When I hiked Jay Mountain for the first time many years ago, I was struck by the size and craftsmanship of the cairns I saw along the ridge. Some of them were nearly as tall as me. At the time, I thought they were cool.
Now I am not so sure.
Since that hike up Jay, I have learned that not everyone appreciates cairns. Critics say that cairn building has got out of hand. Once used to mark the way, cairns nowadays often are seen as monuments to the ego and a blight on the wild landscape.
The Ausable River Association contends that cairns built for personal reasons violate Leave No Trace principles. “Recently, visitors to the Adirondacks have taken to stacking rocks along our Adirondack trails or waterways as creative art form or for meditation. Often, they build the rock stack, snap a few photos for Instagram, and leave. To some, these signs left upon the landscape are the same as graffiti carved into a tree,” according to a post on the association’s website.
Rocks removed from a stream, for example, can disturb the habitat of fish, salamanders, and other aquatic creatures.
When I hiked from the Garden to Big Slide last year, I passed a giant pile of rocks enveloping the base of a tree. It served no purpose, and I doubt it did the tree any good. What was the point?
The controversy is not limited to the Adirondacks. I was reminded of this on two recent hikes in New England.
The first was in Acadia National Park outside Bar Harbor on the coast of Maine. My girlfriend Carol and I spent a gorgeous day hiking to six small summits (that sounds like a lot, but the total elevation gain was only 1,500 feet). Since the summits were bald, the trail was often marked by cairns. This struck me as appropriate: I’d rather see cairns than paint blazes on the bedrock.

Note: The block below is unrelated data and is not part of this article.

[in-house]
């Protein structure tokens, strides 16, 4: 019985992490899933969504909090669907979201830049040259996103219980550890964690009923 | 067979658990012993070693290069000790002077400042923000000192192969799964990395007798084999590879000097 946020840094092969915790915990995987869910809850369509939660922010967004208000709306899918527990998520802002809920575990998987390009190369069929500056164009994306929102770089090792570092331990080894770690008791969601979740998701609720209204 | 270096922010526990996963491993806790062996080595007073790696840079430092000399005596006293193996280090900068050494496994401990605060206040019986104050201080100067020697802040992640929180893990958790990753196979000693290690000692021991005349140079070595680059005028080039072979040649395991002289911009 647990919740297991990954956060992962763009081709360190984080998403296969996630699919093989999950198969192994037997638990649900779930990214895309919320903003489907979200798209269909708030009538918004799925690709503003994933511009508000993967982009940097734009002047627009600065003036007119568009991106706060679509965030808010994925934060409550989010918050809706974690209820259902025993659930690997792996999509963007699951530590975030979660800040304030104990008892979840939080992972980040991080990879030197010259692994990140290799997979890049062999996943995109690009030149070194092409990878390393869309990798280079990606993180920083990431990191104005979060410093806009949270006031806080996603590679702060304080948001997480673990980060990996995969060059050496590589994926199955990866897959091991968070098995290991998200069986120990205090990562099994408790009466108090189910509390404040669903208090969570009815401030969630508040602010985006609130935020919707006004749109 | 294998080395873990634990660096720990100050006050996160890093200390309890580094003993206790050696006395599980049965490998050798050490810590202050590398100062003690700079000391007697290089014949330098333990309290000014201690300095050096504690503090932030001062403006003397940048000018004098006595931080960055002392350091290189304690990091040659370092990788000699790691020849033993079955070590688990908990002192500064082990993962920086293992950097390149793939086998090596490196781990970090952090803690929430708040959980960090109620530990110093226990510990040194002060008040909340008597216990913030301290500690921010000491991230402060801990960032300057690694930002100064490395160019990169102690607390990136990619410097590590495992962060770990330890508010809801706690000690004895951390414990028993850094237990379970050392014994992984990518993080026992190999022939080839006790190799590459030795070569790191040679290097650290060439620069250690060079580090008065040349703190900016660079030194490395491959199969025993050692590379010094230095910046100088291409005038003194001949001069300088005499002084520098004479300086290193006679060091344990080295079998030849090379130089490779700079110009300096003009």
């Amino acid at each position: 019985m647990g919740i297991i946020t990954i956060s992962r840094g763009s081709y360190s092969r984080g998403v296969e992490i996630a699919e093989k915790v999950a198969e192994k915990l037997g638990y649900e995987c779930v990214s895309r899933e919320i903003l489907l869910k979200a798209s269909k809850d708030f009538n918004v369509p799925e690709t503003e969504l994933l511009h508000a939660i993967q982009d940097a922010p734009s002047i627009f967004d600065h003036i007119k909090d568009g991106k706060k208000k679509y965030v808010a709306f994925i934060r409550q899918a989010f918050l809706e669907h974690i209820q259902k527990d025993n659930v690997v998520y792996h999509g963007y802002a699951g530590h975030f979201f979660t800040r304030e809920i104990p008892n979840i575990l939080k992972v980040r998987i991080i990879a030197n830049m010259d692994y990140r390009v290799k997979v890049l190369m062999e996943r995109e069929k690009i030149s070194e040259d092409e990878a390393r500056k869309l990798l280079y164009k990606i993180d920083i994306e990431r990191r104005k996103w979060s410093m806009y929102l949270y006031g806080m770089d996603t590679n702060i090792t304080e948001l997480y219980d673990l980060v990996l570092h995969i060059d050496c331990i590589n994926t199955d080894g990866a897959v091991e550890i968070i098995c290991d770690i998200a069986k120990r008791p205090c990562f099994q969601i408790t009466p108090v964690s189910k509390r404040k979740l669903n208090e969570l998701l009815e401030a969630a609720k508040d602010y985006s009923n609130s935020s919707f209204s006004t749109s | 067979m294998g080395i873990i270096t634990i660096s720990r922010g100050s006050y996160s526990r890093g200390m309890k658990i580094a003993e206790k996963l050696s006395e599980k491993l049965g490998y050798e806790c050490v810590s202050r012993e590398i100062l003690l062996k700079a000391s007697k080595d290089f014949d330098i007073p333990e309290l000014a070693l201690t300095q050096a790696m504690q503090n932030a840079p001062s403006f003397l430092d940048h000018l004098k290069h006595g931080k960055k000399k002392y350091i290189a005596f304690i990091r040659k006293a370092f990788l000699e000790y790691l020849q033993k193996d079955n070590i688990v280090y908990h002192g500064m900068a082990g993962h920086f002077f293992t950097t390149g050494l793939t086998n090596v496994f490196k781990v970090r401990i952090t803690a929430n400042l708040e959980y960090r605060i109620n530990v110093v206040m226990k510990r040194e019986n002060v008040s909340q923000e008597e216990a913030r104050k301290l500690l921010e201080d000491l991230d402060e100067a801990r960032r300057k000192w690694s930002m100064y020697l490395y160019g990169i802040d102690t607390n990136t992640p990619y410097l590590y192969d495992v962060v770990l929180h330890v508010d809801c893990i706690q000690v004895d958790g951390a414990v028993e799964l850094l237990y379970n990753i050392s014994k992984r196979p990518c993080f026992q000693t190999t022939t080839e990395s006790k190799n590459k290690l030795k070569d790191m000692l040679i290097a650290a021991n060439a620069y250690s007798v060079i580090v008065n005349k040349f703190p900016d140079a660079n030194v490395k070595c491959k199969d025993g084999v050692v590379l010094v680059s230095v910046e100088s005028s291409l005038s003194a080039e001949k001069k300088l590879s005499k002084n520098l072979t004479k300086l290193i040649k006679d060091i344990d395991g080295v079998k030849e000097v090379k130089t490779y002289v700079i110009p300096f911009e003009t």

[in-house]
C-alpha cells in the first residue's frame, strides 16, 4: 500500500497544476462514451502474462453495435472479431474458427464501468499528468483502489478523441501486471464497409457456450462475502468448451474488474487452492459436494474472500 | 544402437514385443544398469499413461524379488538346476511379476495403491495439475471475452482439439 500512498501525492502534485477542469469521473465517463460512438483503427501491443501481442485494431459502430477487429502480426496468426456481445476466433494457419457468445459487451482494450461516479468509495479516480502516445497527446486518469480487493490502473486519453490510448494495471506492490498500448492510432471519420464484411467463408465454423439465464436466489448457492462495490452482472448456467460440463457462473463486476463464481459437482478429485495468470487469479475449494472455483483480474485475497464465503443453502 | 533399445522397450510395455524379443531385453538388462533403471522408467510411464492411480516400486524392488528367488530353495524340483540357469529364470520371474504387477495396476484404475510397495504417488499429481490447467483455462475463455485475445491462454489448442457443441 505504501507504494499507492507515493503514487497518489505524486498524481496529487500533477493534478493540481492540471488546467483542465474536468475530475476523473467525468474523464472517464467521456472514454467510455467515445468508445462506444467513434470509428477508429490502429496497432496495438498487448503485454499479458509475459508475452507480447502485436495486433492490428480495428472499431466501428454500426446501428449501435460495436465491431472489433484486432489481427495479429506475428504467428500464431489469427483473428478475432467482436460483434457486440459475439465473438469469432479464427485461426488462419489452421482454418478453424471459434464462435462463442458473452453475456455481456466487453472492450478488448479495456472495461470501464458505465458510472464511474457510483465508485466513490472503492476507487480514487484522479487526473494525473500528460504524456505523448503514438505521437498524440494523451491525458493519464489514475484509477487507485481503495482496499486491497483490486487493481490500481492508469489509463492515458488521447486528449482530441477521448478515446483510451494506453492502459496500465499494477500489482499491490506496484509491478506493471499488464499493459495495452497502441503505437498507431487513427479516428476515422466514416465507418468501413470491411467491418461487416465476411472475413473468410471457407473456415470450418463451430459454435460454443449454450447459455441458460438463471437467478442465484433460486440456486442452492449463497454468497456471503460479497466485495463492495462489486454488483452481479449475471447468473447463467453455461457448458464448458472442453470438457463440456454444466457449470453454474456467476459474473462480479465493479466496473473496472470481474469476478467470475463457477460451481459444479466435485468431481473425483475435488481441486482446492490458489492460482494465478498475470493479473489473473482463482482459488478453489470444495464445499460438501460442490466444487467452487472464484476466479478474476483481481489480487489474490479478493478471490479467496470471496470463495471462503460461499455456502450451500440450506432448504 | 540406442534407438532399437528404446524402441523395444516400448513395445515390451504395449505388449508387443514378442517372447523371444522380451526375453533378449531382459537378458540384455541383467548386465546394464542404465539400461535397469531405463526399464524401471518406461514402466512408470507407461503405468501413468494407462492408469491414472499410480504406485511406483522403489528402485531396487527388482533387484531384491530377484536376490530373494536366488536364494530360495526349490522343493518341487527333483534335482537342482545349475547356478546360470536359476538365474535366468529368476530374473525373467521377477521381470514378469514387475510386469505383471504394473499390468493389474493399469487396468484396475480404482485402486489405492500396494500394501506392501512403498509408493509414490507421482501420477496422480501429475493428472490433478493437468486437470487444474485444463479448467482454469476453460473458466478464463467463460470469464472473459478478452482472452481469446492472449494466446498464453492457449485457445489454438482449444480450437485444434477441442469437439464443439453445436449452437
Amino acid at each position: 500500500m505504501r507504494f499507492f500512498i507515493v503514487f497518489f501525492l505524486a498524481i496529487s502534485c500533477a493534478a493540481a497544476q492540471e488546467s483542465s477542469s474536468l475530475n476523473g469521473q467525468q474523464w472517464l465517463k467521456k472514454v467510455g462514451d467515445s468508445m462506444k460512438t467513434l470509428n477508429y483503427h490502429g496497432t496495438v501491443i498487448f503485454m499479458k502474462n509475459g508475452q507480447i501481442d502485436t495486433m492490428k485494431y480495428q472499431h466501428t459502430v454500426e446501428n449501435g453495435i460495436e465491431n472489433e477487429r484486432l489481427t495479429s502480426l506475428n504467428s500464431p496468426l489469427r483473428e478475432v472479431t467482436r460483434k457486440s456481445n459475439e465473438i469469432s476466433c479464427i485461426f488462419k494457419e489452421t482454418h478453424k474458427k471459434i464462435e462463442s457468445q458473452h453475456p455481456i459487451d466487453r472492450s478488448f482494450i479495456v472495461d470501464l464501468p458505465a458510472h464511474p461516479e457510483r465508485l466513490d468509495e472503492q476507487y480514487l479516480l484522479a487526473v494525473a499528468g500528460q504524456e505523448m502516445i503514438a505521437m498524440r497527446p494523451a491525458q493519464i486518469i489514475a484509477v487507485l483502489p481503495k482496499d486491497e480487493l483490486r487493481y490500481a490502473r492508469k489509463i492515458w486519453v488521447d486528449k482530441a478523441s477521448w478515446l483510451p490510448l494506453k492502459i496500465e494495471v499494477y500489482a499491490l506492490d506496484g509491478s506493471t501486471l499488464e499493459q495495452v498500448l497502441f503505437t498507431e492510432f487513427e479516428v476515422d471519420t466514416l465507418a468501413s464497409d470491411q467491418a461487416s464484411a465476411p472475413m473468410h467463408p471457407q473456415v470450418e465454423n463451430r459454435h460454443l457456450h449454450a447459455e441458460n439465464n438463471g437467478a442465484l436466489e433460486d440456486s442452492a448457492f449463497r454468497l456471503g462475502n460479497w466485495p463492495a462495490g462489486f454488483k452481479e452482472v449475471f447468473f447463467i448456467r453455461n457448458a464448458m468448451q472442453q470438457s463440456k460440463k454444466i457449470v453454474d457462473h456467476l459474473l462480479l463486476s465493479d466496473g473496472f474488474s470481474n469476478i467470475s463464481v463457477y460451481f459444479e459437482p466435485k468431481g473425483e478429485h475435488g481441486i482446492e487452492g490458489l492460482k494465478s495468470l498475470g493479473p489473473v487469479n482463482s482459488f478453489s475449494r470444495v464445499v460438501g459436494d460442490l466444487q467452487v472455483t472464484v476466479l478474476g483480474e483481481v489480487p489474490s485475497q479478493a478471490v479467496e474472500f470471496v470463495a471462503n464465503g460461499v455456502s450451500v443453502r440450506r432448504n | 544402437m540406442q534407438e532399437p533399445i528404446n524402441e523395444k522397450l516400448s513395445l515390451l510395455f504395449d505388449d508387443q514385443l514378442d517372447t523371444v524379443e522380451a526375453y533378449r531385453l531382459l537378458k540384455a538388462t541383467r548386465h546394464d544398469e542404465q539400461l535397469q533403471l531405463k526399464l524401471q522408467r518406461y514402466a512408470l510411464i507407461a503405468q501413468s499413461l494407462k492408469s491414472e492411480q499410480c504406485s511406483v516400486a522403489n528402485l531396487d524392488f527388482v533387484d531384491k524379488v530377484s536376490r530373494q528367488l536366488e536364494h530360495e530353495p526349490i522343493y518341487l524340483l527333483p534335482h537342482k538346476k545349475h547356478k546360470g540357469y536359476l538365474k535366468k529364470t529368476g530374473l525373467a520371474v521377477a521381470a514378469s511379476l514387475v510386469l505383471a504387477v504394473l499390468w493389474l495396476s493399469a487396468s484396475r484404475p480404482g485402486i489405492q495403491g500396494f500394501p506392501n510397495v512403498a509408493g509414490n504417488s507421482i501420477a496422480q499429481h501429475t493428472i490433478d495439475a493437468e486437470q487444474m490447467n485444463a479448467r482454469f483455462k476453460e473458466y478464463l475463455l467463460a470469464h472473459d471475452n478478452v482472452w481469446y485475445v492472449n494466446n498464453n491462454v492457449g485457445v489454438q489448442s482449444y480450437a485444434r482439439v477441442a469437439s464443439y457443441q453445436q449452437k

But the folks running Acadia do not allow just anyone to build cairns. Several times we saw park signs warning hikers that adding or removing rocks from cairns can cause soil erosion, damage plants, and degrade the landscape.
All of the cairns we saw on our hike followed the same basic design: two columns (of one or two rocks each) held up a lintel, or horizontal stone, with a small rock atop the lintel. Picture the trilithons (the pi-shaped stone structures) at Stonehenge, but much smaller and squatter. These are known as Bates cairns, named after their originator, Waldron Bates, who chaired the Path Committee of the Bar Harbor Village Improvement Association from 1900 to 1909.
Acadia National Park is carrying on the tradition of the Bates cairn—which is another reason officials don’t want hikers messing with the stones.
A week later, Carol and I (with other family members) hiked Mount Monadnock in southern New Hampshire, where we saw huge stacks of rock similar to those I have seen on Jay Mountain and elsewhere in the Adirondacks. These were a far cry from the humble Bates cairns we saw in Acadia. Nevertheless, cairn building is not encouraged on Monadnock either. On our way to the summit we passed a sign saying “Follow cairns. Don’t build them.”
In the Adirondack Forest Preserve, it’s illegal to build a cairn without a permit unless you work for the state Department of Environmental Conservation. I’ve never heard of anyone being prosecuted for building a cairn, though, and I bet most hikers are unaware of the regulation.
The Waterman Fund paid for a sign at the Cascade Mountain trailhead discouraging hikers from cairn building. Perhaps it’s time for DEC to follow the examples of Acadia and Monadnock and post similar signs at other strategic trailheads, especially those in the High Peaks region.
The other day I climbed Roaring Brook Falls near St. Huberts with a summertime employee of the Adirondack Mountain Club. When we reached the top, we saw a small cairn. It served no purpose. My young companion (age 19) was annoyed and scattered the stones.
What do you think of cairns? Are they a delight or a blight? Should hikers destroy unnecessary cairns?
Incidentally, Tom Woodman wrote a nice piece about cairns for the Explorer several years ago.